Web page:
Health care rooted in the Catholic Faith, Part 4: Catholics make major medical discoveries
Throughout history, Catholics have been pioneers in the field of health care. The following are only some of the many followers of Christ who made major advancements in medicine, surgical procedures, and a better understanding of the human body.
Saint Luke the Evangelist (first century A.D.)
First century author of The Gospel According to Luke and credited with writing Acts of the Apostles, Saint Luke was also a physician. Although he did not travel with Jesus, he was a close associate of the Apostles. St. Luke’s missionary traveling companion, St. Paul, referred to him as “the beloved physician.” According to some historians, St. Luke might also have served as a personal physician to Paul during their travels. Many of St. Luke’s writings in the Bible give us insight into his medical background. Biblical scholars suspect that St. Luke studied to be a physician in Antioch, in Syria. As a physician, St. Luke could have had a comfortable life in Antioch, but instead chose to travel the world and endure hardships along the way as an early follower of Christ. A patron saint of physicians and surgeons, St. Luke is cited in the canon of the Mass, along with Saints Cosmas and Damian.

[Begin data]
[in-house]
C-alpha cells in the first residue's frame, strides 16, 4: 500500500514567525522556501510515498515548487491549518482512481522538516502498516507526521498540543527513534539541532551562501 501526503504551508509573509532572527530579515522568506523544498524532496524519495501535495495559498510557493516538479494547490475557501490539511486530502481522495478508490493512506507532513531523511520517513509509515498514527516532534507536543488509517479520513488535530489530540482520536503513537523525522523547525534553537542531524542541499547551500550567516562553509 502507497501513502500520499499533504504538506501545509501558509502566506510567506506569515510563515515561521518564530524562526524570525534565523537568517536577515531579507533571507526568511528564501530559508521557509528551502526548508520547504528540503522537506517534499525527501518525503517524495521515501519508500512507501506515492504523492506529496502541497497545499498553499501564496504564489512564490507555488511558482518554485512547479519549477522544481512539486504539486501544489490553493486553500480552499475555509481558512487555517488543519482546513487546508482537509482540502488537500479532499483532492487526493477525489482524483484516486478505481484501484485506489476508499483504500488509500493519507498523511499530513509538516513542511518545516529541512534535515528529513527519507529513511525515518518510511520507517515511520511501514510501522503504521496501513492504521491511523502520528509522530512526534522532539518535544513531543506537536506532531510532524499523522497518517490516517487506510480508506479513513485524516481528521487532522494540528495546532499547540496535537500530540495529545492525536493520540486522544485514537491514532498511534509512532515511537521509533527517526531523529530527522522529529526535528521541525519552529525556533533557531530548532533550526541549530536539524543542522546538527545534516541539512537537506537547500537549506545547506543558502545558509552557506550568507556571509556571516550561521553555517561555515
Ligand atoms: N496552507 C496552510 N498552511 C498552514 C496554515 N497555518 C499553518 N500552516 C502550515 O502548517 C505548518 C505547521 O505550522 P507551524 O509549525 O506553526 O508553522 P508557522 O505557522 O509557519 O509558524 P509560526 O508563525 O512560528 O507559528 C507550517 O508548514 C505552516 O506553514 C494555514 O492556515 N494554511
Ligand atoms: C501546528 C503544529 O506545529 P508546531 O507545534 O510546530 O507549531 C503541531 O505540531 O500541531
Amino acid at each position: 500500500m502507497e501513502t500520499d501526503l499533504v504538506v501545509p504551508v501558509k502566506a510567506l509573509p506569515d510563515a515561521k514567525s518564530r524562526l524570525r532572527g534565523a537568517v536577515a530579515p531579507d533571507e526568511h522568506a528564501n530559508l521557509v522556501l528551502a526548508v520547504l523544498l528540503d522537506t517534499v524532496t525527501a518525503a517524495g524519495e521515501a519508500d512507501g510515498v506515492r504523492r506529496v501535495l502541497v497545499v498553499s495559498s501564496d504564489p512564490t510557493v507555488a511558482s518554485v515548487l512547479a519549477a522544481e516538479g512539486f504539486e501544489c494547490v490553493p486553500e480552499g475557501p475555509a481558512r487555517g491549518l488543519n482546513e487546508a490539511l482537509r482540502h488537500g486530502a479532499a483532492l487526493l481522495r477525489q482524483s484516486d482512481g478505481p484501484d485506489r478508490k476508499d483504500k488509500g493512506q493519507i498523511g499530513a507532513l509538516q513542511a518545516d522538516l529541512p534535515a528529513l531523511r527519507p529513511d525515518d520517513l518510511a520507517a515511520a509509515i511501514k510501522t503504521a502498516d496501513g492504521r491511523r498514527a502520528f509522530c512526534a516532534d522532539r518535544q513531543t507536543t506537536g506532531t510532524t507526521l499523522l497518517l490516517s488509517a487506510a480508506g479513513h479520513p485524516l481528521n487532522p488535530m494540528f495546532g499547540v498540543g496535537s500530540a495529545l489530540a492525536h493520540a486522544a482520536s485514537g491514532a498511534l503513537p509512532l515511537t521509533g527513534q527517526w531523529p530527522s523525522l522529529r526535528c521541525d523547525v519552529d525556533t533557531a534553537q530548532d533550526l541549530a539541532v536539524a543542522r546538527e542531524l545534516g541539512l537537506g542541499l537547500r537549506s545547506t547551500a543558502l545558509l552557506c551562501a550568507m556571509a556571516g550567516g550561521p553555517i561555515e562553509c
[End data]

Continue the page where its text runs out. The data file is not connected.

Saints Cosmas and Damian (circa 300 A.D.)
The Greek word “Anargyroi,” meaning penniless ones, is associated with these twin brothers who lived around 300 A.D. Talented and respected physicians, they never charged a fee to any of their patients. Born in Arabia, the brothers practiced medicine at the seaport of Ageae, now in Turkey, and in the Roman province of Syria. It is believed that the brothers were the first to successfully complete a limb transplant on a human being. Zealous Christians, esteemed in their community, they were eventually persecuted, tortured, and executed. Saints Cosmas and Damian are patrons of physicians, surgeons, and pharmacists. Along with St. Luke, the saints are cited in the canon of the Mass.
Bishop Theodoric Borgognoni (1205-1298)